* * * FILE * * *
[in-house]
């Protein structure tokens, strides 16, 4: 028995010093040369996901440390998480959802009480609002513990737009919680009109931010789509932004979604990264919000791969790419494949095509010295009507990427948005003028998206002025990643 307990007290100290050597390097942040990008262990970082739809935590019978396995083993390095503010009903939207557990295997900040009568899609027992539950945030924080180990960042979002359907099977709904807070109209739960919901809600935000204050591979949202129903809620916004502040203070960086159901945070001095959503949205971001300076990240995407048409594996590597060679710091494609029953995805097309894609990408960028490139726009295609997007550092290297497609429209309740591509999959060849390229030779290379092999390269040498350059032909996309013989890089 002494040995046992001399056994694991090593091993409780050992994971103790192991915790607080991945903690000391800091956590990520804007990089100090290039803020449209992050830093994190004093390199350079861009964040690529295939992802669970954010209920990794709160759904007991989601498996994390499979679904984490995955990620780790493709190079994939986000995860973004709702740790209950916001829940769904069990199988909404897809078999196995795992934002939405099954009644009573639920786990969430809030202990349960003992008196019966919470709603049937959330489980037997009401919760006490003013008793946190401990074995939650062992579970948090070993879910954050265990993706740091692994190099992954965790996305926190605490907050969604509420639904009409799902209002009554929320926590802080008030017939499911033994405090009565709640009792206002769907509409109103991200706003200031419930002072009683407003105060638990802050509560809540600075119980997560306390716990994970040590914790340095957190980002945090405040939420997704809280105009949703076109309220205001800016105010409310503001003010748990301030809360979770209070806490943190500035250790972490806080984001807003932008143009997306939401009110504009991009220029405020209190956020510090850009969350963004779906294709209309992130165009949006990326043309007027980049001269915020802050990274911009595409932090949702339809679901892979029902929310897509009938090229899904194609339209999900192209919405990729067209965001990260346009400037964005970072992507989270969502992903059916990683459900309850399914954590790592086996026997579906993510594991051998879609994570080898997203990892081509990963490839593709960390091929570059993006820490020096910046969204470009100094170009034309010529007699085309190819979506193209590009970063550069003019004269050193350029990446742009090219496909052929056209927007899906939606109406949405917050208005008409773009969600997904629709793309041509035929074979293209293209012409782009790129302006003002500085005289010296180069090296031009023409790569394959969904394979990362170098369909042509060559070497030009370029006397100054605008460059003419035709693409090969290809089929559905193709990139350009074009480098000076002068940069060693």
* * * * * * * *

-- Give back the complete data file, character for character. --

[in-house]
């Protein structure tokens, strides 16, 4: 028995010093040369996901440390998480959802009480609002513990737009919680009109931010789509932004979604990264919000791969790419494949095509010295009507990427948005003028998206002025990643 307990007290100290050597390097942040990008262990970082739809935590019978396995083993390095503010009903939207557990295997900040009568899609027992539950945030924080180990960042979002359907099977709904807070109209739960919901809600935000204050591979949202129903809620916004502040203070960086159901945070001095959503949205971001300076990240995407048409594996590597060679710091494609029953995805097309894609990408960028490139726009295609997007550092290297497609429209309740591509999959060849390229030779290379092999390269040498350059032909996309013989890089 002494040995046992001399056994694991090593091993409780050992994971103790192991915790607080991945903690000391800091956590990520804007990089100090290039803020449209992050830093994190004093390199350079861009964040690529295939992802669970954010209920990794709160759904007991989601498996994390499979679904984490995955990620780790493709190079994939986000995860973004709702740790209950916001829940769904069990199988909404897809078999196995795992934002939405099954009644009573639920786990969430809030202990349960003992008196019966919470709603049937959330489980037997009401919760006490003013008793946190401990074995939650062992579970948090070993879910954050265990993706740091692994190099992954965790996305926190605490907050969604509420639904009409799902209002009554929320926590802080008030017939499911033994405090009565709640009792206002769907509409109103991200706003200031419930002072009683407003105060638990802050509560809540600075119980997560306390716990994970040590914790340095957190980002945090405040939420997704809280105009949703076109309220205001800016105010409310503001003010748990301030809360979770209070806490943190500035250790972490806080984001807003932008143009997306939401009110504009991009220029405020209190956020510090850009969350963004779906294709209309992130165009949006990326043309007027980049001269915020802050990274911009595409932090949702339809679901892979029902929310897509009938090229899904194609339209999900192209919405990729067209965001990260346009400037964005970072992507989270969502992903059916990683459900309850399914954590790592086996026997579906993510594991051998879609994570080898997203990892081509990963490839593709960390091929570059993006820490020096910046969204470009100094170009034309010529007699085309190819979506193209590009970063550069003019004269050193350029990446742009090219496909052929056209927007899906939606109406949405917050208005008409773009969600997904629709793309041509035929074979293209293209012409782009790129302006003002500085005289010296180069090296031009023409790569394959969904394979990362170098369909042509060559070497030009370029006397100054605008460059003419035709693409090969290809089929559905193709990139350009074009480098000076002068940069060693």